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Posted by on Oct 6, 2015 in communications, strategy | 1 comment

5 Heart-Check Questions about the Volunteer Culture at Your Church

5 Heart-Check Questions about the Volunteer Culture at Your Church


If you traveled to most communities around the world, you’d find a local church fueled by volunteers who are making a difference. Your church is powered by volunteers who show up week in and week out to serve other people and make ministry happen. I challenge us all to create compelling volunteer experiences that gather rather than repel people. Consider the following questions with your team to determine where your volunteer culture could improve:

  • Are you helping them grow in their relationships with Jesus? // At the end of the day, churches are about seeing people take steps towards Jesus. Core to why we exist is helping people develop their faith. What does spiritual formation look like in your serving environment? How can we infuse conversations about Jesus into these experiences?
  • If they leave, are you more worried about them or the holes to be filled? // Be honest. When people leave, are you sad to see them go or are you freaked out because you need them to serve on the team? People are more than “service widgets” for your ministry. We need to be concerned primarily with their spiritual development if they step away from volunteering.
  • Do they feel like a number or do they feel cared for? // Growing churches have systems — and systems are filled with numbers. We need 6 ushers to make the main auditorium work. 12 small group leaders are required to care for 80 kids in our children’s ministry. However, good shepherds know their sheep. [ref] The first step towards ensuring people feel cared for is making sure leaders know their team members’ names. From there, you can encourage them to find out more about what’s happening in people’s lives. Knowing volunteers as individuals is vital for ensuring they are loved and cared for.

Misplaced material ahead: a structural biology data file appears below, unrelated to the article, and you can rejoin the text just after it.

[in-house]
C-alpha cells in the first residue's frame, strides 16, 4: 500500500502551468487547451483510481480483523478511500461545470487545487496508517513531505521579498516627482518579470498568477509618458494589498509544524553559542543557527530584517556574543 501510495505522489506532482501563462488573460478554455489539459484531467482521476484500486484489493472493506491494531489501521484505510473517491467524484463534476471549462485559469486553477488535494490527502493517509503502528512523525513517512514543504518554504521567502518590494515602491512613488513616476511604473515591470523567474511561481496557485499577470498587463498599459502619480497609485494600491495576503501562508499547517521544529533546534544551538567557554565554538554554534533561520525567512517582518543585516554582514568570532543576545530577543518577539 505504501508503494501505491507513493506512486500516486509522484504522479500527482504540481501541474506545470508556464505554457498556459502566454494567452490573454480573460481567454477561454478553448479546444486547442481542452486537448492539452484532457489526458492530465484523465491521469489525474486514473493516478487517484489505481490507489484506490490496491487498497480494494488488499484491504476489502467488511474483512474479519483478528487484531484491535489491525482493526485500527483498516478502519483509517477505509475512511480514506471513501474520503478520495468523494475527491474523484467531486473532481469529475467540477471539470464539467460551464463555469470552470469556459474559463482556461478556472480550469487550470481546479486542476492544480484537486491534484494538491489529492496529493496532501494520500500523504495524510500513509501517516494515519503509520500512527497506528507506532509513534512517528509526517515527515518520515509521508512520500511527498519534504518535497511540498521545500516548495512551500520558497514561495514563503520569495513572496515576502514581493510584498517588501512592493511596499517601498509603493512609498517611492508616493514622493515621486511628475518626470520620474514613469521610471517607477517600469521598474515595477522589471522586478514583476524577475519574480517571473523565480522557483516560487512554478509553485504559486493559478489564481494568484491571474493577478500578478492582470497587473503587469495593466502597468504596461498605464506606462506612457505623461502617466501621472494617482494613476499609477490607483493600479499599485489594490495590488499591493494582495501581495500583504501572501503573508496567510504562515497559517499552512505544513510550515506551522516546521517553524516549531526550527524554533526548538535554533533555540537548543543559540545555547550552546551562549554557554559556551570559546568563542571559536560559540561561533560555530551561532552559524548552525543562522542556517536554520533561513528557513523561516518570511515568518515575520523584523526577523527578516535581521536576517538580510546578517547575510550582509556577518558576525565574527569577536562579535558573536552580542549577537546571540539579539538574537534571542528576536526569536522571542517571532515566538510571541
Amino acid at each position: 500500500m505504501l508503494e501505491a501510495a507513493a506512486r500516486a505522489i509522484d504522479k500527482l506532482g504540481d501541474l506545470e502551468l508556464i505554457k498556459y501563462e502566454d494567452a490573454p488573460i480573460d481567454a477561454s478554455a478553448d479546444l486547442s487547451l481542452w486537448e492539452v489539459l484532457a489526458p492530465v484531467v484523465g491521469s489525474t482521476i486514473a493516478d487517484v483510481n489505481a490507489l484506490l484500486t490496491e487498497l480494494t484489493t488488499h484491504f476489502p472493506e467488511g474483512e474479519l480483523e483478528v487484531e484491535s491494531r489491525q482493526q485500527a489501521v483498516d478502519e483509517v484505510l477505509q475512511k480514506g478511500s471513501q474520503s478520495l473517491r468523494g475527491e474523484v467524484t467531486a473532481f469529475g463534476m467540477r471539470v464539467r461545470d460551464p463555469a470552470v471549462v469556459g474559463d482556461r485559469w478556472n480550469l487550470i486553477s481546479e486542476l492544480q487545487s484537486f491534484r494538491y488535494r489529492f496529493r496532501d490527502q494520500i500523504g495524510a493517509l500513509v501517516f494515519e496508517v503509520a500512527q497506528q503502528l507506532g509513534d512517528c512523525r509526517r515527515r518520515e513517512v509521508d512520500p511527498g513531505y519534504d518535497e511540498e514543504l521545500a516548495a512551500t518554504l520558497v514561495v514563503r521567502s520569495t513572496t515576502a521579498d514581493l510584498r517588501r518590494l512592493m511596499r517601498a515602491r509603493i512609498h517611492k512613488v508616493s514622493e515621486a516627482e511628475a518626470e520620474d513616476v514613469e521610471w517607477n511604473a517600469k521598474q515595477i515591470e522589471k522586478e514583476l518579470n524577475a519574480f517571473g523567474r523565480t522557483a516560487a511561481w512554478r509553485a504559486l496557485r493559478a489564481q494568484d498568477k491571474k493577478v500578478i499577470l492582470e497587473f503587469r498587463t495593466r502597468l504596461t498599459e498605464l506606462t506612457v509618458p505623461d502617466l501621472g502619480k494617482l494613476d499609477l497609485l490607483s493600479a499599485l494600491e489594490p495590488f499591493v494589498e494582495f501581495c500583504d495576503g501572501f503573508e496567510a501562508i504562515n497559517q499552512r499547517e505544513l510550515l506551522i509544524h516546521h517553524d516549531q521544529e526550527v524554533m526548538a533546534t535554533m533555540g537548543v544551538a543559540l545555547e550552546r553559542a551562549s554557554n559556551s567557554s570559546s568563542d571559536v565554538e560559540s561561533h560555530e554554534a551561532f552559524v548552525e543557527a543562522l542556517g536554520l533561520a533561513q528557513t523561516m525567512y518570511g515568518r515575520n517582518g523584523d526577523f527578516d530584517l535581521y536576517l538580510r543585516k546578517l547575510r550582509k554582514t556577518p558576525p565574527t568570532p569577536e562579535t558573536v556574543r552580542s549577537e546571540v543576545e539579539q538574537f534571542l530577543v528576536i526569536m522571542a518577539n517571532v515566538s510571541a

• Does volunteering with you help them with the rest of their lives? // Volunteering with your church should benefit people in the rest of their lives. There are lots of development opportunities that can help grow your volunteers’ leadership abilities, relational qualities and technical skills. Train people so they can apply what they learn not only when they volunteer at church, but also in daily life.
  • Has anyone ever connected with them outside of your programming? // We want volunteers to get stuff done for us. Volunteers serve because they want to be connected to the bigger vision and to make new friends. Your culture needs to push towards relationships that go beyond serving together at the church. People connecting outside of what you do is a positive outcome of your ministry. The obvious “first level” of this is you taking interest in people outside of your ministry. Then encourage people to reach out to one another.

5 Resources to Help Develop Your Volunteer Culture

1 Comment

  1. Excellent points! When we cultivate an environment of relationship-building and discipleship with our volunteers, they’re more likely to grow and stay connected to the church.

    On your last point about connecting outside of when we volunteer: I led a team of early service greeters and seaters for a few years. We started having brunch together about once a month after church. It was a great time to hang out, share what was going on in our lives, and pray with each other. It really helped our team come together.


  1. From Parish Volunteerism to Discipleship Culture | Practical. Catholic. Evangelization. - […] With that in mind, here are 5 key questions to examine your own volunteer culture from Rich Birch, 5 Heart-Check Questions about…

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